Just a year on I feel so much more positive about the future of traditional craft skills. We still have a way to go but the foundations have been laid for 2010 to be the year when traditional crafts become recognised as an important part of our cultural heritage.
The year has started well. Mark Jones director of the V&A is the first patron of the Heritage Crafts Association and was made a knight in the the new years honours list. We shall be holding a press launch of the HCA at the V&A in March to highlight the issues facing traditional crafts in the UK and the fact that they fall outside the remit of all support agencies and government departments.
Two other Patrons have joined us, Alex Langlands who folk may have seen presenting the BBC Victorian Farm series and Roy Brigden keeper of the Museum of English Rural Life.
Alex is currently filming a follow up series and has already been rick building, tanning, barrel making, lobster pot making, hedging and forging a devon style bill hook. 2010 will also see the launch of Monty Don's new Mastercrafts tv program. If these prove successful we could see crafts becoming as popular on tv as celebrity chefs which would be a huge boost to the field. The HCA has been working hard to get the message out that whilst crafts are important in many ways perhaps the least recognised is the fact that they are a part of our cultural heritage. Smith is after all our most common surname.
I want to share a vision for the future of crafts now by looking at a story of two baskets. I have posted before about my good friend Owen Jones the last swill basket maker here.
Owen makes swills which are a traditional Cumbrian basket made from split oak. They were made from oak from the local coppice woodlands and used for everything from picking potatoes to holding bobbins in the local bobbin mills and by the local charcoal burners too. Beatrix Potter was clearly a fan of the design and the often apear in her lovely watercolours as in the tale of Benjamin Bunny.
I would argue that this basket is as much part of the cultural heritage of the lake district as dry stone walls, Wordsworth and Herdwick sheep yet it is not recognised as such. Owen has not received any support for his work nor is there money available for him to take on an apprentice.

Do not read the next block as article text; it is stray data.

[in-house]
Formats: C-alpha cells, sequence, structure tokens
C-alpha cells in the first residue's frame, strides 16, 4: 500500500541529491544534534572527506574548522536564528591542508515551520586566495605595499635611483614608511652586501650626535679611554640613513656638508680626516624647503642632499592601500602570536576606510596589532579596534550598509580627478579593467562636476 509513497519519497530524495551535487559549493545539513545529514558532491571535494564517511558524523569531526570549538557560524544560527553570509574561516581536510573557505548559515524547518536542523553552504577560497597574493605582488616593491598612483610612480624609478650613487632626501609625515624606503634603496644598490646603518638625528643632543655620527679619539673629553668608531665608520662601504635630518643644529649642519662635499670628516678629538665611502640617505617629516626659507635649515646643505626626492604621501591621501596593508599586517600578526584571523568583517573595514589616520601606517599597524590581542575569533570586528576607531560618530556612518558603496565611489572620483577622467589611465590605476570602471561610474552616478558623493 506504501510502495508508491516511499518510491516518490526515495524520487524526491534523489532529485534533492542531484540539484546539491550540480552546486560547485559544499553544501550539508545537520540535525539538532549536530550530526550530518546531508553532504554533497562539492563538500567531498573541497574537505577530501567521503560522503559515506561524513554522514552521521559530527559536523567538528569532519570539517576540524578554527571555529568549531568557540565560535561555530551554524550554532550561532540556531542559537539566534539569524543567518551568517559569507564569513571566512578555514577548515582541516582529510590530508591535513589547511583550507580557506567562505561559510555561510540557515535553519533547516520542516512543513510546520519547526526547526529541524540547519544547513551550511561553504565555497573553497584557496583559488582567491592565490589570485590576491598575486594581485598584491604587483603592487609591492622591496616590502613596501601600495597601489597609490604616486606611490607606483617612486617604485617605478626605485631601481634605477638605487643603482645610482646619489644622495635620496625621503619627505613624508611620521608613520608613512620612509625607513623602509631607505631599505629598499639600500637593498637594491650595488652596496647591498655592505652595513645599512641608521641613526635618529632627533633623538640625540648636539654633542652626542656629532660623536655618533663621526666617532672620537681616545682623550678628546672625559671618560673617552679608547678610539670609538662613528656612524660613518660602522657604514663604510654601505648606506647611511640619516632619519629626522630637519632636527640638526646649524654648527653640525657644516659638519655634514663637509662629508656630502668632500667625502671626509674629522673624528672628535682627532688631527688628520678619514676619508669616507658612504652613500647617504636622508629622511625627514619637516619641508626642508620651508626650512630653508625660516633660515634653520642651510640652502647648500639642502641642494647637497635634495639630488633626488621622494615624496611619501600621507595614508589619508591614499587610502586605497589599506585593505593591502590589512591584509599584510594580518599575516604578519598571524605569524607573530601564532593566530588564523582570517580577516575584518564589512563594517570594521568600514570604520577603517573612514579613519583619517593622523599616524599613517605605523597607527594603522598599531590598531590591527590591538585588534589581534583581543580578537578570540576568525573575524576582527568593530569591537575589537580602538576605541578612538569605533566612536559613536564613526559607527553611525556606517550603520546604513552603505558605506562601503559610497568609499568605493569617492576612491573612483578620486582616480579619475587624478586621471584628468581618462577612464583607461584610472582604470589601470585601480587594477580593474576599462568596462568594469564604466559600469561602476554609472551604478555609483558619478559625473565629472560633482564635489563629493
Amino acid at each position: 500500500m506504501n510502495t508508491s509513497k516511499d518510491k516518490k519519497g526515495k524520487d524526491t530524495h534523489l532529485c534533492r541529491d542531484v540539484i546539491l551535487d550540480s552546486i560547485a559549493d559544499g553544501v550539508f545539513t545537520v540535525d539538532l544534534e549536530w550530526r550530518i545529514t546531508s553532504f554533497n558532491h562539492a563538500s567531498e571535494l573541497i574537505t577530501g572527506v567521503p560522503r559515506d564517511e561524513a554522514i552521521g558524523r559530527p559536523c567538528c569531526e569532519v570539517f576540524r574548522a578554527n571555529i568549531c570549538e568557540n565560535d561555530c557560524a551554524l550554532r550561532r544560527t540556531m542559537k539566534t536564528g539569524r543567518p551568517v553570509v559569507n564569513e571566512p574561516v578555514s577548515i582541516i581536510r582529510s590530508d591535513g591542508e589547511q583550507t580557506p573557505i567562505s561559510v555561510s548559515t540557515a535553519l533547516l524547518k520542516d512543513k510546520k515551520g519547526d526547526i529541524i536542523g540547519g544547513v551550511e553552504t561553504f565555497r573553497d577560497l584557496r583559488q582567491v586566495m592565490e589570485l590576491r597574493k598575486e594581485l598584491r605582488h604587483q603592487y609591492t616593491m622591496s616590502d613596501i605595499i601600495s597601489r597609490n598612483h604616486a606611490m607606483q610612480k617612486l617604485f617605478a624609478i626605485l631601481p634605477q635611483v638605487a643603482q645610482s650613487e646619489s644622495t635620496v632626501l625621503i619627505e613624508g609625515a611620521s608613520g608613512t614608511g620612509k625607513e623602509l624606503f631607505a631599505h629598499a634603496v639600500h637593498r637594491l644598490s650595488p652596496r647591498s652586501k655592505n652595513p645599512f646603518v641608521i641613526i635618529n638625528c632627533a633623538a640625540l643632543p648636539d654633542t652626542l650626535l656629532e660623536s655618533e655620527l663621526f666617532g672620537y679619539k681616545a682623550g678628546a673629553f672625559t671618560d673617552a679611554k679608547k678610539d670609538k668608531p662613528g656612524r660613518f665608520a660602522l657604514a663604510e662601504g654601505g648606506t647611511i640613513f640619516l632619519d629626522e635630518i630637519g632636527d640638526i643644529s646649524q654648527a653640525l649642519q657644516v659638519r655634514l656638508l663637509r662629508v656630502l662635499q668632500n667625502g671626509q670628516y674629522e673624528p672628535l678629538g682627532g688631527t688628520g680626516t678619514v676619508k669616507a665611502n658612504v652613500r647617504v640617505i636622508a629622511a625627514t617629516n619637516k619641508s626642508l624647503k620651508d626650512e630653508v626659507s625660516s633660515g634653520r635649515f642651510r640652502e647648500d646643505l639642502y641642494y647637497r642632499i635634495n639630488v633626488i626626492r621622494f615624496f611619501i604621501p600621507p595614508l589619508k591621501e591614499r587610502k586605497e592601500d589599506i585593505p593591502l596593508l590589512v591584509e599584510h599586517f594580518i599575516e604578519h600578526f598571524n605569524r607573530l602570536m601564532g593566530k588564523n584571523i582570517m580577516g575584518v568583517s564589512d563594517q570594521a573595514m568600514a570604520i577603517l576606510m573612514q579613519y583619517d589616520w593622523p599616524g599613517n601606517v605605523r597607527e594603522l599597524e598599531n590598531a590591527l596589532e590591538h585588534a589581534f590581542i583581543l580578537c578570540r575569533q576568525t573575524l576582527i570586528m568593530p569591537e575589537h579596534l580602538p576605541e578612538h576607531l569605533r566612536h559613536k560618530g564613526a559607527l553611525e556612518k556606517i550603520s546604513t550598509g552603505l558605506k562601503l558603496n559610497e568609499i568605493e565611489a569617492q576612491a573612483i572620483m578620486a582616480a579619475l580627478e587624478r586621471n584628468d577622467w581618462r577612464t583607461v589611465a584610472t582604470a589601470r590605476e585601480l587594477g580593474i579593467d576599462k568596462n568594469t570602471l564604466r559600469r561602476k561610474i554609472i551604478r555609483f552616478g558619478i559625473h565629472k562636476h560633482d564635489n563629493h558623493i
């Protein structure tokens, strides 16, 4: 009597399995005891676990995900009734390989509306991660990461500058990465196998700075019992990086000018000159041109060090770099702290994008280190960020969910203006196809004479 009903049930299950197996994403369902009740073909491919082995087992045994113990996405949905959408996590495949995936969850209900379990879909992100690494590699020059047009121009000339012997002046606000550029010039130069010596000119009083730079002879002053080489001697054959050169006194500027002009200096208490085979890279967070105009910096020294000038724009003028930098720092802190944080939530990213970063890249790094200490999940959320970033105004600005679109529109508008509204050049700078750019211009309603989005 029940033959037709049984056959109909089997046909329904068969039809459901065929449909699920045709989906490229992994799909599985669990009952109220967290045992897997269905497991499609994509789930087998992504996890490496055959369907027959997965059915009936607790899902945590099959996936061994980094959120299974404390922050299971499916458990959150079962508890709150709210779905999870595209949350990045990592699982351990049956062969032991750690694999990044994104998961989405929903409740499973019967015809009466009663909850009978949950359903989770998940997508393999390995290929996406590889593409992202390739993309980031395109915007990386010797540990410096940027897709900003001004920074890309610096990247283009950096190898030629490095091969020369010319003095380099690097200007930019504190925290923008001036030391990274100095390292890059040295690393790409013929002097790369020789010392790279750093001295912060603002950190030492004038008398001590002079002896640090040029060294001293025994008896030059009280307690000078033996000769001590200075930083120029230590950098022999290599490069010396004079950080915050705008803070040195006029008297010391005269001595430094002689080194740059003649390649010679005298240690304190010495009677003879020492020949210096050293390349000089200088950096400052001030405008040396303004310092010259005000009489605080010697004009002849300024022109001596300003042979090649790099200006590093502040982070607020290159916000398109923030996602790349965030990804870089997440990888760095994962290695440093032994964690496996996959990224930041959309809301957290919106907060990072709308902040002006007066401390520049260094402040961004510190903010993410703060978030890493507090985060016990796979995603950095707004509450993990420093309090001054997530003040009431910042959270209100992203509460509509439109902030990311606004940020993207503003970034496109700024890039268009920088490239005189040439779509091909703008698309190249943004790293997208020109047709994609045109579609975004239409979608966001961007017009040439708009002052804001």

A few years ago whilst traveling in Sweden I visited an ethnographic museum and found a young man making baskets in a similar way out of split pine.
I had seen similar old baskets in the museums and was told that like the swill this was a particular specialty of the region of Darlana. I assumed the young man like Owen must be quite unusual in having the skill to make these baskets and was astonished to find that most children learn to make one of the baskets whilst at school. It is a simple little basket designed for picking the local lingon berries and there is a folk story about how the design originated.
My vision for the future of crafts in the UK would have children in Cumbria given the opportunity to experience swill making, children in Sheffield given the opportunity to make cutlery to use at home, children in Stoke would make a pot to eat their breakfast from and all the elderly craftpeople who are the caretakers of the skills and knowledge associated with these crafts and passed down through the generations would be encouraged to pass it on and money made available to help them do so.
I know fellow traditional craftspeople may feel this is so far from the current situation as to be wishful thinking but we do protect and preserve our old buildings and museum collections. These skills are every bit as much a part of our heritage and I believe that by the end of 2010 if we work hard we can get them recognised as such.